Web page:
Pre-Islamic, post-Islamic, and the modern era. Though little is known about Iran's pre-Islamic time, the recorded history starts with the Achaemenid Empire in B. During the rule of the Achaemenid Empire, Greek historical accounts include that women were able to participate in civic affairs; however, this participation was still limited and considered unusual to the general population. Greek historian, Herodotus , after his visit to the Achaemenian Empire, recounted that Persian men and women worked together in managing the affairs of the states and participated in public ceremony together.
During this era, elite women veiled themselves as a form of protection from non-elite men. They participated in large numbers in public affairs and held important positions in journalism and in schools and associations that flourished from to At the turn of the 20th century, many educated Persian women were attracted to journalism and writing.
Danesh was the first specialized journal focusing on women's issues. Although the defeat of the constitutionalists —25 and the consolidation of power by Reza Shah —41 destroyed the women's journals and groups, the state during these years implemented social reforms such as mass education and paid employment for women.
Reza Shah also began his controversial policy of Kashf-e-Hijab , which banned the wearing of the Islamic hijab in public.
But like other sectors of society in the years under Reza Shah's rule, women lost the right to express themselves, and dissent was repressed.
In the same year, he was declared the Shah of Iran, which marked the beginning of the Pahlavi era. In a speech he gave upon his return from Turkey, the former Shah of Iran said: The Shah's government began its White Revolution in and ratified essential women's rights measures, including suffrage and the Family Protection Law of It also raised the minimum age of marriage of girls from to Women in Iran Women and the Iranian Revolution[ edit ] When the Iranian Revolution started in , many women protested by marching in metropolitan cities and wore chadors as a sign of protest.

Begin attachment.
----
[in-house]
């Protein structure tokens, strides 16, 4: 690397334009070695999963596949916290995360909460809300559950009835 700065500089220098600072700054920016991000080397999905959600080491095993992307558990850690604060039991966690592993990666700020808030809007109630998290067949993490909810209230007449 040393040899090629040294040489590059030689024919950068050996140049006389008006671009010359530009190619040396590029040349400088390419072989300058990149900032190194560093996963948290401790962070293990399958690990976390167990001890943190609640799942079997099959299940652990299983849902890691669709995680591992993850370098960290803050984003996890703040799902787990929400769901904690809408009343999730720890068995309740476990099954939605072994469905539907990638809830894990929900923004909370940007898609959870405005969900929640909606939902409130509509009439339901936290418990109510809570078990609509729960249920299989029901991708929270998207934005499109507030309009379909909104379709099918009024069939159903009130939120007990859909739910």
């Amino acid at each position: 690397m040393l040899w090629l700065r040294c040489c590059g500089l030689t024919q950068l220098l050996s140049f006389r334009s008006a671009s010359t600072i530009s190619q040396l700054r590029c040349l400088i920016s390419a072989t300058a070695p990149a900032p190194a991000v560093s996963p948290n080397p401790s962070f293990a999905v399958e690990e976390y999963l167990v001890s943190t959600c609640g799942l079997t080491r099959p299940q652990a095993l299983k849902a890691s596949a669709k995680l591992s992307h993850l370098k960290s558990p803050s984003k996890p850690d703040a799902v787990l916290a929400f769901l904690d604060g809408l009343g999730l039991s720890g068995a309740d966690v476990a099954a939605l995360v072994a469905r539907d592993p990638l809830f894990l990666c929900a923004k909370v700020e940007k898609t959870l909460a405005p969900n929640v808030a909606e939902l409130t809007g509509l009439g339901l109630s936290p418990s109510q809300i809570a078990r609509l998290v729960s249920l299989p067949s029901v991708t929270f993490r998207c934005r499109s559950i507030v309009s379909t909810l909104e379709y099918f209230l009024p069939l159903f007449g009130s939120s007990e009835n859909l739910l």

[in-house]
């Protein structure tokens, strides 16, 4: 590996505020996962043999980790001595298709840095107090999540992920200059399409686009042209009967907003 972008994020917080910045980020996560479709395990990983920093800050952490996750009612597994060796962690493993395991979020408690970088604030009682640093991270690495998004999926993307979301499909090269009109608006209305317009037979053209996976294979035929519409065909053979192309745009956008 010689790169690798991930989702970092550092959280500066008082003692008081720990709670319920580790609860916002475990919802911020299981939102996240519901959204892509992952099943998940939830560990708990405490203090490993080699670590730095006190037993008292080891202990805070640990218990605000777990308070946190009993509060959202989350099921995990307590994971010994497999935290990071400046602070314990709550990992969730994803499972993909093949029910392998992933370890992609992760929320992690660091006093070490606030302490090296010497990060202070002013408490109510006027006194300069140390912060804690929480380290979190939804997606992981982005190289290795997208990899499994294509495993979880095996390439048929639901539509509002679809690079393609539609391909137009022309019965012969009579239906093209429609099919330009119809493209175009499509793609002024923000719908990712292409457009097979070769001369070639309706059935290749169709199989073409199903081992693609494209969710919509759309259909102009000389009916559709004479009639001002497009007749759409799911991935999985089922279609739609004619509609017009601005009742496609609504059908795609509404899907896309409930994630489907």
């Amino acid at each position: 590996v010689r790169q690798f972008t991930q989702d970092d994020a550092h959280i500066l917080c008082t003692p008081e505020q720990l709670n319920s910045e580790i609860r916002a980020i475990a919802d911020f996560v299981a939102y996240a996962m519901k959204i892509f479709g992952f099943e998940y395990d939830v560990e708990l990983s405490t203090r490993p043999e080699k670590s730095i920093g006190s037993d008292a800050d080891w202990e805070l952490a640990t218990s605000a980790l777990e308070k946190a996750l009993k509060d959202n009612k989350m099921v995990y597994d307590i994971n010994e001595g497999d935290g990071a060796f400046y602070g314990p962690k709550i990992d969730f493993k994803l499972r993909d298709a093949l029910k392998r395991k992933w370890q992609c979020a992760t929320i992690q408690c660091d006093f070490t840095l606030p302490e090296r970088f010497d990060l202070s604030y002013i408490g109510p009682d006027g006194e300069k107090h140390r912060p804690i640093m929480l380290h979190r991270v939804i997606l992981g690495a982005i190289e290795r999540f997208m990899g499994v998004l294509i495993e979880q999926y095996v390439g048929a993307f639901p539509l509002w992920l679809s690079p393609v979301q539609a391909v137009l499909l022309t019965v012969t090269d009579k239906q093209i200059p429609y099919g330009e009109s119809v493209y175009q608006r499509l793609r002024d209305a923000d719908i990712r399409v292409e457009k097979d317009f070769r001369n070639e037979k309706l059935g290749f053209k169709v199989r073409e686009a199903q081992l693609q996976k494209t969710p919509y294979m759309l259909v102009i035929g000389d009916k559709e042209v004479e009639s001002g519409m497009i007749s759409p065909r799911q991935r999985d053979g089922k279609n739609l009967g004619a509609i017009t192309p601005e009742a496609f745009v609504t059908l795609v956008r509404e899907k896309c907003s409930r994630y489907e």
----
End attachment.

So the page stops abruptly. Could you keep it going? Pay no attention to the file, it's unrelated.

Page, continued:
Women played a significant role in the success of the revolution. Men took the example of the women into the streets. Women encouraged the men to revolt, and sometimes even led the way. Woman is a wonderful creature. She possesses fiendish, strong [and] passionate capabilities.
Iranian women were able to turn into a revolutionary, political, conscious fighting element through their conscious faith Truly, women never lagged behind in any area or on any battleground.
Organizations supportive of the Islamic Revolution, such as Mujahidin , welcomed women into their organization and gave women essential tasks. Ayatollah Khomeini also encouraged women to take part in the protest against the Shah. Khomeini believed this to be the most vital role women could pursue.
It was this belief that led to the closing of women's centers, childcare centers and the abolishment of family planning initiatives. His election brought a period during which women became increasingly bold in expressing ideas, demands, and criticisms. The awarding of the Nobel Peace Prize to Shirin Ebadi , an Iranian human rights and women's right activist, further emboldened women's rights activists inside Iran and cemented their relationships with Iranian feminists abroad.